Diagnosis of heart valve disease
Heart valve disease occurs when one or more of the valves is damaged.
Though many people may experience no symptoms in the early stages, most experience symptoms like chest pain, tiredness, shortness of breath, light-headedness and loss of consciousness. Some of the tools that your doctor may use to diagnose heart valve disease include:
- Physical exam — Your physician will take a careful and detailed history from you and will perform a thorough physical exam. During this, your doctor will listen for evidence of heart failure or a heart murmur.
- Electrocardiography (ECG or EKG) — Electrocardiography refers to the study of electrocardiograms or EKG, ECG. An electrocardiogram is used to record the heart’s natural electrical currents. An EKG can show the heart’s rhythm, the heart’s rate, and the strength and timing of the electrical currents. This can prove useful for doctors trying to uncover a patient’s underlying symptoms that may be signs of heart disease.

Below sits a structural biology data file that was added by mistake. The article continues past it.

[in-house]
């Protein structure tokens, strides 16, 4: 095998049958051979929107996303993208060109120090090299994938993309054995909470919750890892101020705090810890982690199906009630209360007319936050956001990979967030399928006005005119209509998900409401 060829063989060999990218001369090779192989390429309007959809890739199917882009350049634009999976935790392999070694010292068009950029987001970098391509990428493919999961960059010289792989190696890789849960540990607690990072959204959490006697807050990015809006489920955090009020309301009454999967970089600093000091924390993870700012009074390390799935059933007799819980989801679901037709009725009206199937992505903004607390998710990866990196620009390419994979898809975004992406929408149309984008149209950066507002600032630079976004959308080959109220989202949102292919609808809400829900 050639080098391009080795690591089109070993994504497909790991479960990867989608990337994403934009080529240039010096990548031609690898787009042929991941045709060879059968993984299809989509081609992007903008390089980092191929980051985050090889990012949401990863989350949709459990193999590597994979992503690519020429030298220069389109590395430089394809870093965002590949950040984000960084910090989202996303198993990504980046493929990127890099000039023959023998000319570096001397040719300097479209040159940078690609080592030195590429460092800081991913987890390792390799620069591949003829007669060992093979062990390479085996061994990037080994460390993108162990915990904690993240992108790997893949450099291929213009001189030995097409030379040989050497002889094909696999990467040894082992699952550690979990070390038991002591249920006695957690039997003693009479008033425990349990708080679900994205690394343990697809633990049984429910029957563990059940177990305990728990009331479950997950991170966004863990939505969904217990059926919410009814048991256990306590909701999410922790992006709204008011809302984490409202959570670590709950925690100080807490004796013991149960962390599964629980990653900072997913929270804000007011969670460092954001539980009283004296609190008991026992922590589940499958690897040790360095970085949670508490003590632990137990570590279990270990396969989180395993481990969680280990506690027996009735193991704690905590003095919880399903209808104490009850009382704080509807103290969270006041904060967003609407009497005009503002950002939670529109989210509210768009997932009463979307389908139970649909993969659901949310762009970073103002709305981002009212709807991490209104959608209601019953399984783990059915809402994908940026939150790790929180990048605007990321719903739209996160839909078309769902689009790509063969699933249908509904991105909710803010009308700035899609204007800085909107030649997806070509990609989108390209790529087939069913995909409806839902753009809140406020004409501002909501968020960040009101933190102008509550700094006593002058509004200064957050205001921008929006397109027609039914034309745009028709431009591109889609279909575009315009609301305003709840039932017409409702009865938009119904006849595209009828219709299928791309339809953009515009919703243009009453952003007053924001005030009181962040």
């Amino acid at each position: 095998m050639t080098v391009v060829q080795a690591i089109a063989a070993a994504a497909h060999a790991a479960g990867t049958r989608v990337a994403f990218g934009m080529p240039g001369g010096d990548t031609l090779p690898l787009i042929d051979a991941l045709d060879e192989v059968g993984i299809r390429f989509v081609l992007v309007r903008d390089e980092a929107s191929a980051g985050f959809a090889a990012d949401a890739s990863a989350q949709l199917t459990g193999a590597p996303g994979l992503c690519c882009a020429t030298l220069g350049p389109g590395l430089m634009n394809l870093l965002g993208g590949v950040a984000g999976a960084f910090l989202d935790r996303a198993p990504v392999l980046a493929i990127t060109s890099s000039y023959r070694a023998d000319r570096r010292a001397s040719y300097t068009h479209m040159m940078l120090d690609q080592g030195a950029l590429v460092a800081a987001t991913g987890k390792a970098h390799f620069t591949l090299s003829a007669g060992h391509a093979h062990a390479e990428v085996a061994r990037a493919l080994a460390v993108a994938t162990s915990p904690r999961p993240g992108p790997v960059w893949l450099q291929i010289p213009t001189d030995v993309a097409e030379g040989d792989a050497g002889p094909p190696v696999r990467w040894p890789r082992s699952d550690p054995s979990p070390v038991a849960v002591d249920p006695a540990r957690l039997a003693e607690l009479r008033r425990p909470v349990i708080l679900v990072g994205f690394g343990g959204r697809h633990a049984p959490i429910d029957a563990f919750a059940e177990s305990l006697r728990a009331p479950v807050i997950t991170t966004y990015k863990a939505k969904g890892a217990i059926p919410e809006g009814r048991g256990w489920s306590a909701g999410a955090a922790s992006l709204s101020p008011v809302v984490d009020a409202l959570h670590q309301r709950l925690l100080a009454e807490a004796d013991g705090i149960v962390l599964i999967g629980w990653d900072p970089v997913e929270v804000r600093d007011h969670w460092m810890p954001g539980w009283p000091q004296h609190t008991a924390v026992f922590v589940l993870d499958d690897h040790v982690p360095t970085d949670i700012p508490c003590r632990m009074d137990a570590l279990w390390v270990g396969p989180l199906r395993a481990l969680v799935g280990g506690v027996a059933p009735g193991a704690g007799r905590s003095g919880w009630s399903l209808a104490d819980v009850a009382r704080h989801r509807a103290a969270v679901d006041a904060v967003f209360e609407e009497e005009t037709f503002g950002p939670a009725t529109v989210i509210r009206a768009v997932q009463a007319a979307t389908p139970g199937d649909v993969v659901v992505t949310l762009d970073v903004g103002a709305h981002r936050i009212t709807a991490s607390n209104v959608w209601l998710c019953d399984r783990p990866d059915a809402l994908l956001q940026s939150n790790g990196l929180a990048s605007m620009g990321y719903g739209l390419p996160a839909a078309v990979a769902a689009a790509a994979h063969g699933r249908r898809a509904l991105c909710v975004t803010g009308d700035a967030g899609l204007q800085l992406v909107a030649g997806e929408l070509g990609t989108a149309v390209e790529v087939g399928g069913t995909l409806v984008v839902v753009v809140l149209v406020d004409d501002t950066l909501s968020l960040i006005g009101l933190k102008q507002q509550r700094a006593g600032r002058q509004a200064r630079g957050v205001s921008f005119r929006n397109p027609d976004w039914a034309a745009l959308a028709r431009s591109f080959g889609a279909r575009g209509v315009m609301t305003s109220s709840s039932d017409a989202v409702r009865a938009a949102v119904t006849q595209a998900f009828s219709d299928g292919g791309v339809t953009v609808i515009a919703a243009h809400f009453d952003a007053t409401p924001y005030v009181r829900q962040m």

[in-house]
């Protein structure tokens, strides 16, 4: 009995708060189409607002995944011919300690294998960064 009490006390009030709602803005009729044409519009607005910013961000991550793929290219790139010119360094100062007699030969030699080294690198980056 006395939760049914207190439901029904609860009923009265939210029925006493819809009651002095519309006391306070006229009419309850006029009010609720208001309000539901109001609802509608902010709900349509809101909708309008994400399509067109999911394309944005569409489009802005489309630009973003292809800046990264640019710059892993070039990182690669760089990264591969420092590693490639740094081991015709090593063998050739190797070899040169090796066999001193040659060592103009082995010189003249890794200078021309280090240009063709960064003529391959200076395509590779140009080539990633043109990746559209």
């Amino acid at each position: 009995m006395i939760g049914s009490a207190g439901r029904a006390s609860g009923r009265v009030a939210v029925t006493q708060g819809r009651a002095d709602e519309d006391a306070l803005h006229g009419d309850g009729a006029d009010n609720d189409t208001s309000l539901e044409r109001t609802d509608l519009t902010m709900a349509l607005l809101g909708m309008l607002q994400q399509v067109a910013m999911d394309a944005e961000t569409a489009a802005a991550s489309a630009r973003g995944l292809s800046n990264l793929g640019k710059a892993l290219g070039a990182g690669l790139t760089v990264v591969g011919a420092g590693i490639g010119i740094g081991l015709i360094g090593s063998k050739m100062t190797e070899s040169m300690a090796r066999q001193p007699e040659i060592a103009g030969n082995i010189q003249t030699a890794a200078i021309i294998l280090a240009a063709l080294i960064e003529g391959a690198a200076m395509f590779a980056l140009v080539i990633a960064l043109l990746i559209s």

- Chest x-ray — Chest x-rays are used to diagnose diseases of the heart and lungs as well as to evaluate placement of tubes, catheters, pacemakers, and defibrillators. A chest x-ray allows your doctor to see your internal organs and bones on film.
- Nuclear scanning — Nuclear scanning refers to imaging of the body’s internal organs using radioactive waves, ultrasound or magnetic fields.
- Echocardiography — Echocardiography is the study of echocardiograms which are tests used to uncover diseases of the heart and its vessels. It can be performed as either a transthoracic or transesophageal exam depending on your particular circumstances. These tests use ultrasound to pick up sound waves that are moving through the heart. The waves are then converted into moving pictures.
- Cardiac catheterization (angiography) — Cardiac catheterization is used to determine if a patient has coronary artery disease. It can also pinpoint any plaque build-up from atherosclerosis.